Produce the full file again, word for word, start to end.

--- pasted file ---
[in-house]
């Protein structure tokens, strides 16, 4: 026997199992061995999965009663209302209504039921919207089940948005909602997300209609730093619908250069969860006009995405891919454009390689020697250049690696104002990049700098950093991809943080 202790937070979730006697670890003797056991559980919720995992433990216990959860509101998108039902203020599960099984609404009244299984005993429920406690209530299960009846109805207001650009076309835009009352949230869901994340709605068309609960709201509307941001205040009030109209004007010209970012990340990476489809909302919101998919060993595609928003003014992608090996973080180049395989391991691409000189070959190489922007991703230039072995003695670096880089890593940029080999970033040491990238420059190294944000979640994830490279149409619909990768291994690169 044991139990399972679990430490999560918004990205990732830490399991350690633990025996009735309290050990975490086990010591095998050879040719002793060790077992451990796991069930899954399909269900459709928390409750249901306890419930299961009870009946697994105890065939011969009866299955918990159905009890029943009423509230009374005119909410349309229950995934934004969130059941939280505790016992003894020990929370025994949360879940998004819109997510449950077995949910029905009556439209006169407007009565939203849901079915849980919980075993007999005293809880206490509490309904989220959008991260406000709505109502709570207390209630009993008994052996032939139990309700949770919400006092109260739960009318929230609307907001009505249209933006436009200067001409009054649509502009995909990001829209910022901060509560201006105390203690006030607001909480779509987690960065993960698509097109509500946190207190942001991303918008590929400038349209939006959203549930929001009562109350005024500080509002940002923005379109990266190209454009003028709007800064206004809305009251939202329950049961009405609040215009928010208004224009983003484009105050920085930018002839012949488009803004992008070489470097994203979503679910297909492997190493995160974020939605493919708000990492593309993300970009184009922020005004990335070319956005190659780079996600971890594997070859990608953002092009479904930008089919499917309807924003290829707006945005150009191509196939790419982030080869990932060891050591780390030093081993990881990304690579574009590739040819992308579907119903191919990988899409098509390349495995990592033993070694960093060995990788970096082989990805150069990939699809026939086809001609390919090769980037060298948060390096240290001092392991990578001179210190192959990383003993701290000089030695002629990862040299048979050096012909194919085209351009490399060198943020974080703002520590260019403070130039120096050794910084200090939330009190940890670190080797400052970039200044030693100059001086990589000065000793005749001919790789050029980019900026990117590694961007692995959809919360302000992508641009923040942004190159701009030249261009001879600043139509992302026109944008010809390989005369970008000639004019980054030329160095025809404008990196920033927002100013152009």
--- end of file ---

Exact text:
[in-house]
């Protein structure tokens, strides 16, 4: 026997199992061995999965009663209302209504039921919207089940948005909602997300209609730093619908250069969860006009995405891919454009390689020697250049690696104002990049700098950093991809943080 202790937070979730006697670890003797056991559980919720995992433990216990959860509101998108039902203020599960099984609404009244299984005993429920406690209530299960009846109805207001650009076309835009009352949230869901994340709605068309609960709201509307941001205040009030109209004007010209970012990340990476489809909302919101998919060993595609928003003014992608090996973080180049395989391991691409000189070959190489922007991703230039072995003695670096880089890593940029080999970033040491990238420059190294944000979640994830490279149409619909990768291994690169 044991139990399972679990430490999560918004990205990732830490399991350690633990025996009735309290050990975490086990010591095998050879040719002793060790077992451990796991069930899954399909269900459709928390409750249901306890419930299961009870009946697994105890065939011969009866299955918990159905009890029943009423509230009374005119909410349309229950995934934004969130059941939280505790016992003894020990929370025994949360879940998004819109997510449950077995949910029905009556439209006169407007009565939203849901079915849980919980075993007999005293809880206490509490309904989220959008991260406000709505109502709570207390209630009993008994052996032939139990309700949770919400006092109260739960009318929230609307907001009505249209933006436009200067001409009054649509502009995909990001829209910022901060509560201006105390203690006030607001909480779509987690960065993960698509097109509500946190207190942001991303918008590929400038349209939006959203549930929001009562109350005024500080509002940002923005379109990266190209454009003028709007800064206004809305009251939202329950049961009405609040215009928010208004224009983003484009105050920085930018002839012949488009803004992008070489470097994203979503679910297909492997190493995160974020939605493919708000990492593309993300970009184009922020005004990335070319956005190659780079996600971890594997070859990608953002092009479904930008089919499917309807924003290829707006945005150009191509196939790419982030080869990932060891050591780390030093081993990881990304690579574009590739040819992308579907119903191919990988899409098509390349495995990592033993070694960093060995990788970096082989990805150069990939699809026939086809001609390919090769980037060298948060390096240290001092392991990578001179210190192959990383003993701290000089030695002629990862040299048979050096012909194919085209351009490399060198943020974080703002520590260019403070130039120096050794910084200090939330009190940890670190080797400052970039200044030693100059001086990589000065000793005749001919790789050029980019900026990117590694961007692995959809919360302000992508641009923040942004190159701009030249261009001879600043139509992302026109944008010809390989005369970008000639004019980054030329160095025809404008990196920033927002100013152009």